Here’s the reality: We’re messing up the Earth and any far-out ideas of colonizing another orb when we’re done with our own are wishful thinking. That’s according to Michel Mayor, an astrophysicist who was a co-recipient of the Nobel Prize in physics this year for discovering the first planet orbiting a sun-like star outside of our solar system.

“If we are talking about exoplanets, things should be clear: We will not migrate there,” he told Agence France-Presse (AFP). He said he felt the need to “kill all the statements that say, ‘OK, we will go to a livable planet if one day life is not possible on Earth.'”

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NASA Is Exploring Nuclear Propulsion — A Project Started By The Agency 60 Years Ago

With America’s eyes trained on the impending moon mission in the 1960s, NASA officials began quietly working on a project that could transform space travel.

They were trying to build a nuclear rocket engine, capable of getting astronauts to Mars in four months — about half the time of a conventional chemical rocket.

Read more at: Houston chronicle

Next Year, New Space Missions Will Test Technologies To Fix Busted Satellites In Orbit

Next year, the long-held dream of repairing satellites already in orbit around Earth will come a little closer to reality. Two new missions — from military contractor Northrop Grumman and a startup called Astroscale — will send spacecraft into orbit to rendezvous with other vehicles zooming around Earth to see if it’s possible for two satellites to delicately meet up with each other in space. If successful, these missions could mark a big first step toward cleaning up Earth orbit and making it a more sustainable place.

Read more at: Verge

Physicists Shed New Light On How Liquids Behave With Other Materials

Their findings, published in the Proceedings of the National Academy of Sciences (PNAS), challenge the accepted wisdom on wetting and drying phase behaviour.

The authors provide a firm conceptual framework for tailoring the properties of new materials, including finding super-repellant substrates, such as expelling water from windscreens, as well as understanding hydrophobic interactions at the length scale of biomolecules.

Read more at: Spacedaily

Australia Joins US In Battle With China For Space Supremacy

When Australia announced a deal for $150 million Australian dollars ($102 million) to ensure its space industry’s participation in NASA’s Artemis mission, it was leveraging its 50-year collaboration with the U.S. space agency. It was also a show of shrewd but potentially risky space diplomacy as China readies to become America’s most powerful space adversary.

The AU$150 million deal, spread over five years, was the minimum Australia would give its small but ambitious space sector to supply components and services to the Artemis mission.

Read more at: Nikkei asia

Japan will Participate in NASA Lunar Gateway Project for the Artemis Program

Japan has officially announced that it will participate with NASA’s Lunar Gateway project (via NHK), which will seek to establish an orbital research and staging station around the Moon. The Lunar Gateway is a key component of NASA’s Artemis program, which aims to land the first American woman and the next American man on the surface of the Moon by 2024.

Japan’s involvement was confirmed on Friday at a meeting of the country’s Strategic Headquarters for National Space Policy, at which Japan Prime Minister Shinzo Abe was present.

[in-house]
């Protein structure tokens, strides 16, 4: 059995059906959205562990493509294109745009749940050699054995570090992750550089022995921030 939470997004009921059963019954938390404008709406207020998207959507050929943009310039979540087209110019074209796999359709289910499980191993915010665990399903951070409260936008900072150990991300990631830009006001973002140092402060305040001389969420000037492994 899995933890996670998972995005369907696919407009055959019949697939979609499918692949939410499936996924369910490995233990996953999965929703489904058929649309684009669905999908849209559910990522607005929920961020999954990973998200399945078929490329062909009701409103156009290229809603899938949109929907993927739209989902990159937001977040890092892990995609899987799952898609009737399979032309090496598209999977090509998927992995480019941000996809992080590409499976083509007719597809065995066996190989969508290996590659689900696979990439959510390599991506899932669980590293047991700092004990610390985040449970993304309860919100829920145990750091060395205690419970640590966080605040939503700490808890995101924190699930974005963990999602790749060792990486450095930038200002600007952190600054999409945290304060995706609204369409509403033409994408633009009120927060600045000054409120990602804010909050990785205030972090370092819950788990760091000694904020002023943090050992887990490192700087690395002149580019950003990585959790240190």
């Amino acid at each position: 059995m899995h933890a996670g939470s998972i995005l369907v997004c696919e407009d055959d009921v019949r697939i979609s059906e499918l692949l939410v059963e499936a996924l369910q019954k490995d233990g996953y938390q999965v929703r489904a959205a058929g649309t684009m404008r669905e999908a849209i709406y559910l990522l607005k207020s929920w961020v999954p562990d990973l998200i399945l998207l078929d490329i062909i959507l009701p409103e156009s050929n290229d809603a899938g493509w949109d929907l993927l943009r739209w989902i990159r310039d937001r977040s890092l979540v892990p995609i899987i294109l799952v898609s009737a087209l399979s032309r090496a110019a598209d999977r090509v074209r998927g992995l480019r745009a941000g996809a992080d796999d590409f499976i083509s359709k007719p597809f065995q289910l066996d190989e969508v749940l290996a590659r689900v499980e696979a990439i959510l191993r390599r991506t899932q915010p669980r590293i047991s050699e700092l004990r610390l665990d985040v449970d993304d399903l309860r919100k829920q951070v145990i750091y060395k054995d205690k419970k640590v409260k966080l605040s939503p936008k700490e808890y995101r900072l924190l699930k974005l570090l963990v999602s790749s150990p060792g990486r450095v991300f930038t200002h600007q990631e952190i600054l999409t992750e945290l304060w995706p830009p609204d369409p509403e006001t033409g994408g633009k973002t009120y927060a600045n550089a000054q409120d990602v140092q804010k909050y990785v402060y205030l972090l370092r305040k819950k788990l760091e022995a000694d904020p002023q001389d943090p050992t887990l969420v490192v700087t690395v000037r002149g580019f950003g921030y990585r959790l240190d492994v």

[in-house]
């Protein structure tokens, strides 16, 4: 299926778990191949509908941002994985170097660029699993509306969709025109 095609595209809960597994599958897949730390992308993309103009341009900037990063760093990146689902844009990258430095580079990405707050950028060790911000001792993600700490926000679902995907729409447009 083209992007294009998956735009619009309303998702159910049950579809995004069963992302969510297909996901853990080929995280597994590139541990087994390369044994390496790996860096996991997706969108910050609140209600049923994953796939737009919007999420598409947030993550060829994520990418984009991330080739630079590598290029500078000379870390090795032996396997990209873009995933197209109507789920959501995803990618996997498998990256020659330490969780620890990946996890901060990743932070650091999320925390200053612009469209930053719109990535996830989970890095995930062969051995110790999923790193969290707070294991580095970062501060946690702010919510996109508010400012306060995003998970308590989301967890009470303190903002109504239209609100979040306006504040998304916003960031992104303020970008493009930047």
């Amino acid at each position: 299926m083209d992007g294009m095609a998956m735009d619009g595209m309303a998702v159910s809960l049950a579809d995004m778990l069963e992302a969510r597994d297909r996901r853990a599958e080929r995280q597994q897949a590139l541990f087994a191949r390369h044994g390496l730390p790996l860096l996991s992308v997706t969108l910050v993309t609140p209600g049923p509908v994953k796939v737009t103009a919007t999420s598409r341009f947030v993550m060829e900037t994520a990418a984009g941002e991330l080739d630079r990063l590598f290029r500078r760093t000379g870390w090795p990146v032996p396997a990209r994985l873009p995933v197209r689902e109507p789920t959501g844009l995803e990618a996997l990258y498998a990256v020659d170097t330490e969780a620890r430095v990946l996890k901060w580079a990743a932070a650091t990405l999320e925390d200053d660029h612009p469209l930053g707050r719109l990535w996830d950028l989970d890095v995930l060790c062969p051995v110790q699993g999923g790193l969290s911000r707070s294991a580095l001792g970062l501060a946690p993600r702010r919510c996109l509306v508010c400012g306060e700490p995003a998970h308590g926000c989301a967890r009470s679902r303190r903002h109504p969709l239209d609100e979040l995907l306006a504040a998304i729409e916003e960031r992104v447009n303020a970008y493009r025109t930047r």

Read more at: Techcrunch

Lawmakers Question NASA’s Plan For A 2024 Moon Landing

Amid questions from lawmakers about the cost of the Trump administration’s proposal to accelerate a human return to the moon’s surface to 2024, the chairman of the House subcommittee responsible for helping write NASA’s budget said this week he favors keeping to the space agency’s earlier schedule for a crewed lunar landing by 2028.

“I remain extremely concerned by the proposed advancement by four years of this mission,” said Rep. José Serrano, D-New York. “The eyes of the world are upon us. We cannot afford to fail. Therefore, I believe that it is better to use the original NASA schedule of 2028 (for a human landing on the moon) in order to have a successful, safe and cost-effective mission for the benefit of the American people and the world.”

Read more at: Spaceflight Now

ESA To Request $13.9 Billion Budget From Member States

The European Space Agency will ask its 22 member states to commit to funding a budget of 12.5 billion euros ($13.9 billion) for the next three years.

ESA Director-General Jan Woerner told a news conference Oct. 17 that the proposal will be put to the next ESA Ministerial Council to be held Nov. 27-28 in Seville, Spain.

The November conference will see member states discuss ESA’s future work and funding. If finalized and accepted, the commitment would be an increase over the $12 billion secured at the previous triennial ministerial in 2016.

Read more at: Spacenews

Framing Laws For Outer Space

Recently it was reported that the “world’s first space crime” may have been committed by a NASA astronaut, Anne McClain. She is suspected of signing into the personal bank account of her estranged spouse from a computer aboard the International Space Station (ISS). The law which is applicable to the case is the International Space Station Inter-Governmental Agreement (IGA). The drafters of this agreement had made provisions to meet such a contingency. Article 22 of the Agreement concerns itself with criminal jurisdiction and states that countries which are mentioned in the agreement may exercise criminal jurisdiction over personnel in flights who are their respective nationals. Hence, the laws of the U.S. will be applicable in this situation concerning the first space crime.

Read more at: Hindu

100% Foreign Ownership: UAE Launches Economic Free Zones For Space Firms

The UAE has launched economic free zones and infrastructure for space firms, with 100 per cent ownership, to attract more space investment into the country.

This is part of the National Space Strategy 2030 and Space Investment Plan, which has now been approved by the government and is in effect.